Fertility and sexual function declines with age due to a decline in sex hormones. Both men and women, around 50 years old, go through a period of physical and psychological change, this transmission period is known as the climacteric. Women also experience menopause at about the same time.
The changes a female goes through are signified by menopause. During this process the ovaries stop releasing eggs and menstrual periods stop. Fertility varies depending on hormone levels prior to menopause and after menopause the women can no longer reproduce. Some women experience a reduced sex drive and their sexual responses may also change. Some common problems that a female will experience caused by aging include: pubic muscles lose tone; the vaginal, uterine or bladder prolapsed; vaginal walls become thinner and dryer and may become irritated.
Unlike women, men do not experience a sudden change in fertility instead changes occur gradually during a process called andropause. Aging changes in the male reproductive system occur primarily in the testes. Tissue mass in the testes decreases and some men begin to experience problems with erectile function. The tubes that carry sperm may become elastic and the rate of sperm cell production slows down. Fertility varies from man to man and is not determined by age, in fact some men can and do father children at a fairly old age. Some men experience a gradual decrease in their sex drive and their sexual responses may become slower and less intense.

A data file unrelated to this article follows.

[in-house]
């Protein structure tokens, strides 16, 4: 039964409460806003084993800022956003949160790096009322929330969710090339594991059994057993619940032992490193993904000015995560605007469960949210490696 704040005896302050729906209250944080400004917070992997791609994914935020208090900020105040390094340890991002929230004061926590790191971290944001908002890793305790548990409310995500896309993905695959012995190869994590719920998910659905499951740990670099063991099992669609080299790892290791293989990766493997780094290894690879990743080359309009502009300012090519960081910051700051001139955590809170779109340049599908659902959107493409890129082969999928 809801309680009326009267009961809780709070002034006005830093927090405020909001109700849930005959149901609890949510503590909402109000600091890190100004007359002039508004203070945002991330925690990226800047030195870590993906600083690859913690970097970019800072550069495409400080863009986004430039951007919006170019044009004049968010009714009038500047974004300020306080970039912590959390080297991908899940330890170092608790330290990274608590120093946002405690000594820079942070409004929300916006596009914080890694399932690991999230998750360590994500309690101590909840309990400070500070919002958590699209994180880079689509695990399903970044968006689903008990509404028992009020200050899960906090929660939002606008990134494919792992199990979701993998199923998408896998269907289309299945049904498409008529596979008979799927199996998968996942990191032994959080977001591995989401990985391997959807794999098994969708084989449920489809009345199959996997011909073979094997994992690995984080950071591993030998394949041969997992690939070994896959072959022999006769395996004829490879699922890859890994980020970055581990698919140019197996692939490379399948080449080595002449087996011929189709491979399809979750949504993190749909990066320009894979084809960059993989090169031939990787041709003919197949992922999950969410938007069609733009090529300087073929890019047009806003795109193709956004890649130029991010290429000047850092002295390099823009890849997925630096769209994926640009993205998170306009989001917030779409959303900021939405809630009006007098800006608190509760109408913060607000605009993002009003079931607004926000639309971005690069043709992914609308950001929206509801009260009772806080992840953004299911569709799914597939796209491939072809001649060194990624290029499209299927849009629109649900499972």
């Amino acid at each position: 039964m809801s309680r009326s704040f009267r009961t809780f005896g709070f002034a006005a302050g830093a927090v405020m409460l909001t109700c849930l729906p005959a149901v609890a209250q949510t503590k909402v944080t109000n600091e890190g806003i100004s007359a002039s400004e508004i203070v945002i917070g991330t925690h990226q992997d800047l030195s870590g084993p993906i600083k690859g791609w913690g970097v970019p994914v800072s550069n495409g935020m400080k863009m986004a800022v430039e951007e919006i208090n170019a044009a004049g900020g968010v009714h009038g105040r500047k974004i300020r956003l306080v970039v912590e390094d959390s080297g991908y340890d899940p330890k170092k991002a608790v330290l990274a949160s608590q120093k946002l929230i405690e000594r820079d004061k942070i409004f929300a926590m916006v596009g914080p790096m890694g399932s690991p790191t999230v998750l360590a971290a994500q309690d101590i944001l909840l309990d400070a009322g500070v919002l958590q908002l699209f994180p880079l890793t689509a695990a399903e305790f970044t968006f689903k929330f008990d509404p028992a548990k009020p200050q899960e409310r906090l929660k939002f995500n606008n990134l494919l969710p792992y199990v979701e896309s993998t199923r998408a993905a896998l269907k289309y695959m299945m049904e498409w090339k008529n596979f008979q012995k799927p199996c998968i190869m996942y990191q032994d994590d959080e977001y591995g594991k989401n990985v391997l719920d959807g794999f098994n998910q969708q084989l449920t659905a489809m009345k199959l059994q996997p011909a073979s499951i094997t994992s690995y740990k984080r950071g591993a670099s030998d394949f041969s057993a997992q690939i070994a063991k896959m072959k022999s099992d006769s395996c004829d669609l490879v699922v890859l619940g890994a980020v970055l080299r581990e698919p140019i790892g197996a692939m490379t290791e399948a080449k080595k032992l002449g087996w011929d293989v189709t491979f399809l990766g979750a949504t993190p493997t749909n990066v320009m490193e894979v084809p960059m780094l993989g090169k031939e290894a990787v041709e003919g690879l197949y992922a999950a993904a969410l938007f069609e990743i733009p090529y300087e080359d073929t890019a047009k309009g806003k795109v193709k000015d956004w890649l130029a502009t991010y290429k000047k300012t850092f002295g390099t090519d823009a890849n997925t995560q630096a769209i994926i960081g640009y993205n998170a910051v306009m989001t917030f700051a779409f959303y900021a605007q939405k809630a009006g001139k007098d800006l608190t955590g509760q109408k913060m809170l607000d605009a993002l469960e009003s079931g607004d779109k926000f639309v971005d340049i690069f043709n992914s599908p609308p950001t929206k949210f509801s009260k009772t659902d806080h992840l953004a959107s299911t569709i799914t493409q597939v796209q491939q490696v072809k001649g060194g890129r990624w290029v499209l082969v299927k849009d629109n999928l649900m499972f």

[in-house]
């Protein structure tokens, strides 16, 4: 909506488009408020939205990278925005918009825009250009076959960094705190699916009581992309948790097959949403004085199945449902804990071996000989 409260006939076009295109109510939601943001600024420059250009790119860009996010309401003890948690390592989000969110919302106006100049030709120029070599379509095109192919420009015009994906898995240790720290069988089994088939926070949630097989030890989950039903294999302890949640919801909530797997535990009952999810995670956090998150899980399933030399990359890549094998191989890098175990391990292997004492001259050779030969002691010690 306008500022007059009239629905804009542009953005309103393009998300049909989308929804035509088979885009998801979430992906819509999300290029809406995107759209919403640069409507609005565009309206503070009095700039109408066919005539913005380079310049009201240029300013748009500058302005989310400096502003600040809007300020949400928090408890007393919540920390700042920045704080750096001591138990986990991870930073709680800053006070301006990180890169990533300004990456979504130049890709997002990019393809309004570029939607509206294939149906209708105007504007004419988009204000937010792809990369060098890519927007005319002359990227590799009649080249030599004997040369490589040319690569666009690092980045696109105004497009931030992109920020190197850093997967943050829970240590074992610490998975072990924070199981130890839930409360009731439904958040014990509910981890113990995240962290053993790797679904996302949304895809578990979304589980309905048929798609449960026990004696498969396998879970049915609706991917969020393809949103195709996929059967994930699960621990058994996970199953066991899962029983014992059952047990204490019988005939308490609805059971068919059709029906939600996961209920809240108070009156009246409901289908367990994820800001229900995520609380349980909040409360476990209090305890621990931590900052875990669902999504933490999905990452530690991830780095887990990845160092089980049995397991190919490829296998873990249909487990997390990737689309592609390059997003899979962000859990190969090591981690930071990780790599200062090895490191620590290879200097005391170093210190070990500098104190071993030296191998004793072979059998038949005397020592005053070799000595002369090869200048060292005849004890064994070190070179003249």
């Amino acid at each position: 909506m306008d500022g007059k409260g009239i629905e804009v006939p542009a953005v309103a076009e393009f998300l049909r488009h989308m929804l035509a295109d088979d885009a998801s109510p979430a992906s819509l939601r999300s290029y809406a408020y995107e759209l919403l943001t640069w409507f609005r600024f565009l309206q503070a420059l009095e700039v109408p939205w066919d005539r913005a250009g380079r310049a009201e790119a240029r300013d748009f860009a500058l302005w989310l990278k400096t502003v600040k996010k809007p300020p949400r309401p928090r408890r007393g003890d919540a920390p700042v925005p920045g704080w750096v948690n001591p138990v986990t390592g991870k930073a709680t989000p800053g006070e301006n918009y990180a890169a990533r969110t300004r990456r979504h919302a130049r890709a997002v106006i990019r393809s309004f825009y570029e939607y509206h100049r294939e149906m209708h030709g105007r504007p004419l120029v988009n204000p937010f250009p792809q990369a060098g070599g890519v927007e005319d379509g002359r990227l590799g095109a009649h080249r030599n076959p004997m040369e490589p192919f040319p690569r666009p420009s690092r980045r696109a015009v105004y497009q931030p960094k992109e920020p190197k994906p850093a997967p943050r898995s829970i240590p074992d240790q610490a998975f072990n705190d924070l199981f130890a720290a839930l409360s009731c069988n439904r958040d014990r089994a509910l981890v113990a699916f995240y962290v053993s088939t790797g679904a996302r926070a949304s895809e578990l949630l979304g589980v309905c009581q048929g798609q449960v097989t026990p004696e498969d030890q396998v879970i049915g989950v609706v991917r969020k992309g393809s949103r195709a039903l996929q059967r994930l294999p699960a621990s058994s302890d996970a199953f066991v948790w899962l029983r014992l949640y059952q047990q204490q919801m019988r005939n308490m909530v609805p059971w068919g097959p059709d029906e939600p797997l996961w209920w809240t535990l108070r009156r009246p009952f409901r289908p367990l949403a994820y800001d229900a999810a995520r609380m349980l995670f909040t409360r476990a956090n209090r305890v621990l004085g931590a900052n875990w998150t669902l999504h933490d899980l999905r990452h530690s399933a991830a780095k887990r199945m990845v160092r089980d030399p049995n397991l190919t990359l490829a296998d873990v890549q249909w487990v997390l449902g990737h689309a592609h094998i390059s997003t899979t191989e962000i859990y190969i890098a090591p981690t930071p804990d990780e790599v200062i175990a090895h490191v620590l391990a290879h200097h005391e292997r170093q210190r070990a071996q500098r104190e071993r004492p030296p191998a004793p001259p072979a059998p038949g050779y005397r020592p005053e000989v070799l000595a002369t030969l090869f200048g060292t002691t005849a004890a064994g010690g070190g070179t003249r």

Baker, M., Indge, B., Rowland, M., (2001) Further Studies in Human Biology. UK: Hodder & Stoughton
MacKean, D., (2000) Life Study – A Textbook of Biology. UK: John Murray (Publishers) Ltd.
Roberts, M., (1986) Biology for Life. 2nd ed. UK: Thomas Nelson & Sons Ltd.
Waugh, A., Grant, A., (2006) Anatomy and Physiology in Health and Illness. 10th ed. USA: Elsevier
About.com (2009) Preventing Pregnancy [online]. Available from: http://womenshealth.about.com/cs/birthcontrol/a/preventpregnanc.htm [Accessed: 4 January 2010].
NHS Choices (2009) How effective is contraception at preventing pregnancy? [online]. Available from: http://www.nhsdirect.nhs.uk/articles/article.aspx?articleId=825 [Accessed: 4 January 2010]